• Established a joint working group that recommended ways to manage seamless service transitions for children and youth with mental illnesses in key areas including acute and community care, and bridging older youth from ministry services to the Ministry of Health Services and its authorities' adult services.
  • Began new work to identify the best evidence-based practices most recommended to treat key mental illnesses in young people.
  • Collaborated with the BC Coroner's Service on a data project on child and youth suicide, for analyses and reports to inform preventative work.
  • Held suicide prevention demonstration projects in six B.C. communities as part of Putting Best Practices into Action (Phase Two).

Youth Services

  • Reviewed the Youth Supported Independent Living Program to assess effective areas and those needing adjustment through a BC STATS-produced evaluation. It was found that the program is helpful in facilitating youth to achieve more positive outcomes in transitioning to independent adulthood.
  • Audited/reviewed 12 community sites' child and youth mental health services, to assess and enable improvement of program delivery, with a final report due in 2003/04.
  • Continued providing Youth Services programs to help at-risk and sexually exploited youth leave harmful situations and develop healthier, more positive lives. Services ranged from support workers, prevention and promotion services, to youth agreements and just under 40 safe house beds.
  • Created two reports to help regional staff support high-risk youth in the community as well as assist in service transitions to regional governance. The reports outline the best known ways to plan and deliver services for at-risk to high-risk youth, and identify best practices to help youth leave harmful situations and achieve positive independence.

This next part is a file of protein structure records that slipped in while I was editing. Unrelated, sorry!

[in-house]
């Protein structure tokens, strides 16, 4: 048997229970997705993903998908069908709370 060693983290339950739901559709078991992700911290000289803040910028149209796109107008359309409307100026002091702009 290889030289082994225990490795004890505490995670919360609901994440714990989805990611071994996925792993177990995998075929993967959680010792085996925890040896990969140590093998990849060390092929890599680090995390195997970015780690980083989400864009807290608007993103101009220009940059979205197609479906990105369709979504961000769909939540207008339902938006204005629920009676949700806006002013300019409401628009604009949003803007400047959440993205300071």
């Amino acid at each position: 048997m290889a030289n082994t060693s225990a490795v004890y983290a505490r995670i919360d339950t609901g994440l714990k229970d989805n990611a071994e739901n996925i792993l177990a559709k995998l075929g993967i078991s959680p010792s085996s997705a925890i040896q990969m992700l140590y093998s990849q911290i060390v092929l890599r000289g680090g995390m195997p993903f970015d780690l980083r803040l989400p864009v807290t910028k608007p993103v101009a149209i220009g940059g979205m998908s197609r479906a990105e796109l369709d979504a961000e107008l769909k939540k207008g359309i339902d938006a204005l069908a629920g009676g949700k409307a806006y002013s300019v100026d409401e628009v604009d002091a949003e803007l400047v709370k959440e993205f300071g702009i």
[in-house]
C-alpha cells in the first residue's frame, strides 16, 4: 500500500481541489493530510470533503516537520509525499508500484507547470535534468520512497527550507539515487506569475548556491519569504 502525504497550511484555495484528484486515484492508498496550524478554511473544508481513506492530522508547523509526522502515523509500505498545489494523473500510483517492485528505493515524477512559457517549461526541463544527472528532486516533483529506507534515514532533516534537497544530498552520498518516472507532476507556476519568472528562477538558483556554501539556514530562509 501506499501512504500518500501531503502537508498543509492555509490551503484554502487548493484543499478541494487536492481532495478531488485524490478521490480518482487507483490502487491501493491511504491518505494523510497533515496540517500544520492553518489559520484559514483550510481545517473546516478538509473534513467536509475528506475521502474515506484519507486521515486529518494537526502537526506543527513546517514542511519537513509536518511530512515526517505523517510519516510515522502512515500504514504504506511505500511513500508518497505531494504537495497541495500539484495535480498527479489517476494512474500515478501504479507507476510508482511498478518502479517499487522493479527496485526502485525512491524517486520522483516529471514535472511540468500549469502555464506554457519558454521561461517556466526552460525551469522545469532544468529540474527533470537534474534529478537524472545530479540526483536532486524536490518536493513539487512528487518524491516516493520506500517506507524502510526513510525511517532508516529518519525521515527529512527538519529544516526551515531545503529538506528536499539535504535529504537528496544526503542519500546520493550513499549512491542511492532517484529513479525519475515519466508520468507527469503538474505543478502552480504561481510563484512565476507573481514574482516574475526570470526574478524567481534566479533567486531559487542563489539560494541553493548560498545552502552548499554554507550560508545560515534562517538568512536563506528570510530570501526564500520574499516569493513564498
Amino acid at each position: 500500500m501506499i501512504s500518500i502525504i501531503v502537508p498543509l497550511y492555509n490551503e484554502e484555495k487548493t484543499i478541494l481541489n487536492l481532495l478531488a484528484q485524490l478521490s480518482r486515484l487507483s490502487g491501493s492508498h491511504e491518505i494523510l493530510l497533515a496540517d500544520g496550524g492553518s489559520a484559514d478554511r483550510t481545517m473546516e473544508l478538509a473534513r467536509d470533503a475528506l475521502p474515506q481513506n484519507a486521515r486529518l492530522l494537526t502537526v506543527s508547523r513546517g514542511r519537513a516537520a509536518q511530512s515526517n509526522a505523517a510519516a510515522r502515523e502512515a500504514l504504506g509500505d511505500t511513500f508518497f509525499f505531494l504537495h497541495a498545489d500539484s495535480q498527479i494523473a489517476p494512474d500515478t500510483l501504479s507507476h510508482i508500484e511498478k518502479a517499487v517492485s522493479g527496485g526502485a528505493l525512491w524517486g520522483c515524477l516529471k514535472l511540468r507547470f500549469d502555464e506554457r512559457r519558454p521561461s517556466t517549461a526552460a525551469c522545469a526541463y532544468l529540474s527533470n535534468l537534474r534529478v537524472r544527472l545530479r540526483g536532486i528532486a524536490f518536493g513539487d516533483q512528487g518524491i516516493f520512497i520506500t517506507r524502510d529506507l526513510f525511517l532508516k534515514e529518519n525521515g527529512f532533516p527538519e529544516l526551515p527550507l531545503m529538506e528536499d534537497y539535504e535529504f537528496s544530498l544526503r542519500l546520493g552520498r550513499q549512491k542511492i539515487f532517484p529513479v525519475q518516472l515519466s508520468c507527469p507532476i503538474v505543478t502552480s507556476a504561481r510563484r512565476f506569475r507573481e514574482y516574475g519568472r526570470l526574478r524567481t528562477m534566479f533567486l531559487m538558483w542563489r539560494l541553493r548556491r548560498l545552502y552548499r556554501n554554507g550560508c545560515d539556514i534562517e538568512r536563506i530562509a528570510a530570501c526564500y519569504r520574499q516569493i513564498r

• Participated in the inter-ministry Assistant Deputy Ministers' Committee on Prostitution and Sexual Exploitation of Youth to address sexual exploitation of youth, to realize government's promise to fight child prostitution and youth crime with legislation protecting children at risk. Key projects included:
    • ongoing development of a plan to reduce the violence youth experience in the sex trade and help sexually exploited youth exit harmful situations.
    • the fourth year of issuing a Community Grants Fund and an Aboriginal High Risk Youth Grants Fund. Inter-ministry cost-shared grants up to $5,000 help community action teams, Aboriginal communities and others address youth sexual exploitation and prostitution-related issues.
    • developing, distributing and posting online new safe house standards to promote quality services.
    • evaluating the effectiveness of youth agreements, an alternative to coming into care. In March 2003, there were 161 agreements, slightly more than in March 2002. The 2003/04 count is expected to increase via greater emphasis on alternatives to guardianship to effectively support older youth.
    • conducting a survey of outreach and support services to identify how services are delivered to high-risk youth across the province, with resulting recommendations to help staff enhance positive outcomes for youth as they plan for regional governance services.

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Early Childhood Development (ECD) and Children and Youth with Special Needs

Early Childhood Development

  • Established new community-based Aboriginal ECD projects province-wide, for a total of 30. These comprehensive, integrated and culturally relevant Aboriginal ECD programs focus on fetal alcohol syndrome disorder (FASD) prevention; healthy pregnancy, birth and infancy; parenting and family support; and community supports to enhance ECD for Aboriginal children under six and their families.